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New York Passes Landmark Legislation to End Prison-Based Gerrymandering

New York – Last night, the New York State Legislature passed a landmark piece of legislation to end prison-based gerrymandering. This bill comes on the heels of another important policy, passed and signed into law in June, intended to educate people with felony convictions about their right to vote in New York.

August 4, 2010

New York Passes Land­mark Legis­la­tion to End Prison-Based Gerry­man­der­ing

For Imme­di­ate Release, August 4, 2010
Contact: Jean­ine Plant-Chirlin, 212–998–6289

New York – Last night, the New York State Legis­lature passed a land­mark piece of legis­la­tion to end prison-based gerry­man­der­ing. This bill comes on the heels of another import­ant policy, passed and signed into law in June, inten­ded to educate people with felony convic­tions about their right to vote in New York.

Authored by Senator Eric Schnei­der­man and Assembly Member Hakeem Jeffries and suppor­ted by a broad, state-wide coali­tion, the legis­la­tion to end prison-based gerry­man­der­ing requires: the Depart­ment of Correc­tional Services to provide the legis­lature with the neces­sary inform­a­tion to determ­ine the home addresses for people in prison; and that people in prison be alloc­ated to their home communit­ies for redis­trict­ing purposes.

The second reform requires that crim­inal justice agen­cies provide voting rights inform­a­tion and voter regis­tra­tion forms to people who are newly eligible to vote after a felony convic­tion.

The Bren­nan Center draf­ted large portions of both pieces of legis­la­tion.

“These reforms stand to make aspects of our state govern­ment models for demo­cratic fair­ness and parti­cip­a­tion,” said Erika Wood, Director of the Bren­nan Center’s Right to Vote Project.

Currently, in New York people in prison are coun­ted in the federal Census where they are incar­cer­ated, rather than in their home communit­ies. This policy skews the demo­graphic char­ac­ter­ist­ics in both urban and rural locales through­out the state and has decim­ated the voting strength of poor and minor­ity communit­ies for decades. If signed into law, the bill to end prison-based gerry­man­der­ing would take effect in time for the next round of state redis­trict­ing, sched­uled to occur in 2011.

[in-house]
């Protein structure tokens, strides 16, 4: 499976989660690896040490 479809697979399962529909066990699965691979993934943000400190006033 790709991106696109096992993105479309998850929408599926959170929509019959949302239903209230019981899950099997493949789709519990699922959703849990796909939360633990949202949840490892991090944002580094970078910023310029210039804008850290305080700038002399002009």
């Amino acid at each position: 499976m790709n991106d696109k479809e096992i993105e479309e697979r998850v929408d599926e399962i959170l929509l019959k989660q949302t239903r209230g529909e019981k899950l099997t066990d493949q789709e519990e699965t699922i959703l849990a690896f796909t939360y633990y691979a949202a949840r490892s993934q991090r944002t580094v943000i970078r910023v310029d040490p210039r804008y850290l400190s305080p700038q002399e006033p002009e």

“For too long New York legis­lat­ive districts have been construc­ted on the backs of 'ghost voters,' pack­ing in pris­on­ers who coun­ted towards the district size but who were not permit­ted to vote. At the same time, the home communit­ies – to which the vast major­ity of incar­cer­ated people return – were severely under-repres­en­ted in our govern­ment,” contin­ued Wood. “Today the legis­lature assured that all communit­ies in New York have equal repres­ent­a­tion and an equal voice in our govern­ment.”

Both Mary­land and Delaware recently passed similar legis­la­tion.

Also under New York law, people convicted of a felony lose the right to vote while in prison and parole. People on proba­tion do not lose the right to vote. Once someone serves his maximum prison sentence or is discharged from parole, his right to vote is auto­mat­ic­ally restored. He need do noth­ing more than fill out a voter regis­tra­tion form like every­one else. Never­the­less, in 2005, research­ers found that nearly 30% of people with crim­inal convic­tions surveyed in New York thought they would never be eligible to vote again.

New York’s new law is the latest in a national trend. Twenty-four other states, and New York City, already require certain state and local agen­cies to inform people when their voting rights are restored follow­ing a crim­inal convic­tion.

“It is a simple, work­able policy that prom­ises to have a major impact in assur­ing success­ful rein­teg­ra­tion and reduced recidiv­ism,” Wood contin­ued.

For more inform­a­tion, see:






and http://www.bren­nan­cen­­inal_convic­tion

or contact Jean­ine Plant-Chirlin at 212–998–6289 or jean­